Potton is a small town in Bedfordshire that I used to live in. It is mentioned in the Domesday Book and it is said that Hereward the Wake did pass through there. It's a nice place, and a mile or so east of town is Potton Wood; in truth, the trees are closer to the hamlet of Cockayne Hatley than than they are Potton. It's an ancient woodland and a beautiful place. In the spring and summertime it is full of wildflowers, butterflies and birds, thick old trees like oak, maple, ash, and with the forever promise of spotting deer fox or badger.
It’s a quiet and peaceful place.
And Finty, my daughter, and I went there history seeking.
You see on the 18th September 1945 a B-24 Liberator bomber crashed into the woods. It was flown by members of the RAF (UK) and RAAF (Australia) on a training mission having recently received the aeroplanes from the USA. In all seven men were on board, along with the puppy, ‘Bitsa’, who did belong to Flt. Lt. Pat McNulty DFC (RAAF); one of the Australian pilots. For some reason, having flown the plane all morning, refuelled and taken off for the afternoon, the B-24 stalled testing flight on just two engines and ploughed into Potton Wood.
It burst into flame on impact and of the seven men, four lost their lives. The dog Bitsa also survived and saved the life of Noel Gilmore by refusing to leave the side of the unconscious man. The small dog barked until rescuers found him some two hours after the crash when they realised someone from the crew was still missing. Finty and I searched for the crash site and found it in among thick trees.
Only small bits of wreckage remain, unearthed by rabbits digging, but it was quite amazing. It was then the strange things started to happen. The damp and thick earthy air of the wood became heavy with the smell of smoke, incredibly pungent and full of fuel. Both of us could smell it. We really did think there was a fire. Then there were footsteps and someone coughed behind us. Not a racking cough, but a polite, ‘excuse me’ cough.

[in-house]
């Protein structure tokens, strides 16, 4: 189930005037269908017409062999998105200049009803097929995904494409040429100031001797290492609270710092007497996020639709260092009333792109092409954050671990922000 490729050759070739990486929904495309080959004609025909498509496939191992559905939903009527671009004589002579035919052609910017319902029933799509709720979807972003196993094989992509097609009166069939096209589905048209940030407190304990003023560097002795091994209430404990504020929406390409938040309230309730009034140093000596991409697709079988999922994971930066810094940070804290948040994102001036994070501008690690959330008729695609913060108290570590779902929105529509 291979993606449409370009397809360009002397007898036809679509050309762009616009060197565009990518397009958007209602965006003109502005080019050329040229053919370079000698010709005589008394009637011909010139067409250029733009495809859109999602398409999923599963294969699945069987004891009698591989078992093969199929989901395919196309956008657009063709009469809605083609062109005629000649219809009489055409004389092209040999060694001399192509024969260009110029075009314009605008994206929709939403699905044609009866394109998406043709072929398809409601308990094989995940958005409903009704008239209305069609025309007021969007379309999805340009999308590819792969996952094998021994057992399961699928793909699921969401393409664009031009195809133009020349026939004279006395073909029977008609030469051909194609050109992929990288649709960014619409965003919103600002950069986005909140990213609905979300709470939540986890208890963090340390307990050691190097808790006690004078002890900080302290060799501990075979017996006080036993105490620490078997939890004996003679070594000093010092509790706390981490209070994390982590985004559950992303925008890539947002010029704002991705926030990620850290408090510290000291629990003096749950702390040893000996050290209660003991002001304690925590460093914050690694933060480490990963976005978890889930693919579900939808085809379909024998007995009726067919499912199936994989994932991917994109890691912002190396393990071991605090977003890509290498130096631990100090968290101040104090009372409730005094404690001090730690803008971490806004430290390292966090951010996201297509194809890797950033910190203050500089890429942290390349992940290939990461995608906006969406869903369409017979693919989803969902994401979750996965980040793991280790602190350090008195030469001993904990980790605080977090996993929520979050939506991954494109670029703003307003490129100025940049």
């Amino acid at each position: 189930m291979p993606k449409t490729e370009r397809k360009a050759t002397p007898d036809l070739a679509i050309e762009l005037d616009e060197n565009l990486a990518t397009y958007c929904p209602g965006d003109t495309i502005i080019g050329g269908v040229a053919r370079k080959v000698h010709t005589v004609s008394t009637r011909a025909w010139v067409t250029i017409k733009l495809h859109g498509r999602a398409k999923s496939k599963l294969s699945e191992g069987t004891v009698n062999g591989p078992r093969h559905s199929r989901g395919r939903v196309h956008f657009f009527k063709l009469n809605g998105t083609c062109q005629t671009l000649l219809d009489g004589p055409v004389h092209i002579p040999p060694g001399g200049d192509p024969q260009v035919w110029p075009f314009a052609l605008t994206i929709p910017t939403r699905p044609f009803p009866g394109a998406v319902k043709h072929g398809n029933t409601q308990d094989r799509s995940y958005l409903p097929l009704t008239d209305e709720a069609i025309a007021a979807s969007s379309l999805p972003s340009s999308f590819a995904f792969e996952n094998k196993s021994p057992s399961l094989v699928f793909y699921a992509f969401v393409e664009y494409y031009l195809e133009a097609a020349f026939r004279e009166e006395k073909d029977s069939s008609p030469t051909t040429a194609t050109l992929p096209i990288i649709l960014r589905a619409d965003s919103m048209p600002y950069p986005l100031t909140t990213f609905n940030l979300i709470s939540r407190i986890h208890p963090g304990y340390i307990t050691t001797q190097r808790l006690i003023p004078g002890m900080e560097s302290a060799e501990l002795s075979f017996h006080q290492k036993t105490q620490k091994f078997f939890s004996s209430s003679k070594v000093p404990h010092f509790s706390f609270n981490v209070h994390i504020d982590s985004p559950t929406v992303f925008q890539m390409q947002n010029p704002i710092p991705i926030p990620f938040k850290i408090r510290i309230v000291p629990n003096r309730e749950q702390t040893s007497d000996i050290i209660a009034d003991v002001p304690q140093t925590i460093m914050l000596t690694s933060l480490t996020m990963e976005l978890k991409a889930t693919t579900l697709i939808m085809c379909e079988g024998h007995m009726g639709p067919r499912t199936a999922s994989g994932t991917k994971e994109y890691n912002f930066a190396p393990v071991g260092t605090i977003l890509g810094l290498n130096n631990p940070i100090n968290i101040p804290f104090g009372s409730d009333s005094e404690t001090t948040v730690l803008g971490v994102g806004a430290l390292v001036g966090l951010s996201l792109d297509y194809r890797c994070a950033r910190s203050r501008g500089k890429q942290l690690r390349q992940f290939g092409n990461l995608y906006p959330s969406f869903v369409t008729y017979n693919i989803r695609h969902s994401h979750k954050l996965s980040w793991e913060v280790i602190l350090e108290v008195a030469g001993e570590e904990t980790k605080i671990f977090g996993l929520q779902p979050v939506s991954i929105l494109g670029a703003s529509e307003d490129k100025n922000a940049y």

Needless to say, each time we looked there was no one there.
It was an eerie feeling.
So much so we moved on;
Walked the wood and played with cameras.
Twenty minutes later we returned to the site, for Finty to lay some wildflowers that she picked on our walk. The scent of smoke that had been so strong was completely gone. It was very strange and so we decided to look into it a little further; discovered that the Luton Paranormal Society investigated the woods and recorded a very similar experience. You can view these in their reports. Needless to say I have no answers, but I do find it sad that four airmen who survived the horrors of WWII died on a training exercise in Potton Wood.
The crew that day were:
Flight Sergeant Ray Carling: Flight Engineer, RAF – Survived
Flight Officer Frank Doak: 2nd Pilot, RAAF - Survived
Flight Officer Noel Gilmour DFC Navigator, RAAF - Survived
Flight Lieutenant Pat McNulty DFC Pilot, RAAF - Deceased
Flight Lieutenant Edward Spiller DFC Pilot, RAF - Deceased
Flight Sergeant Roy Turner Flight Engineer, RAF - Deceased
Flight Sergeant Jim Potter Wireless Operator, RAAF - Deceased
Bitsa the Dog Scotty Terrier, RAAF - Survived
Again, it’s a beautiful example of England’s hidden history.
If you ever do get to visit Potton, visit the wood try and search for the crash site, do also go and see the simple memorial to the crew in Cockayne Hatley Church. You’ll certainly feel the history all about you, maybe even have a Fortean experience to boot.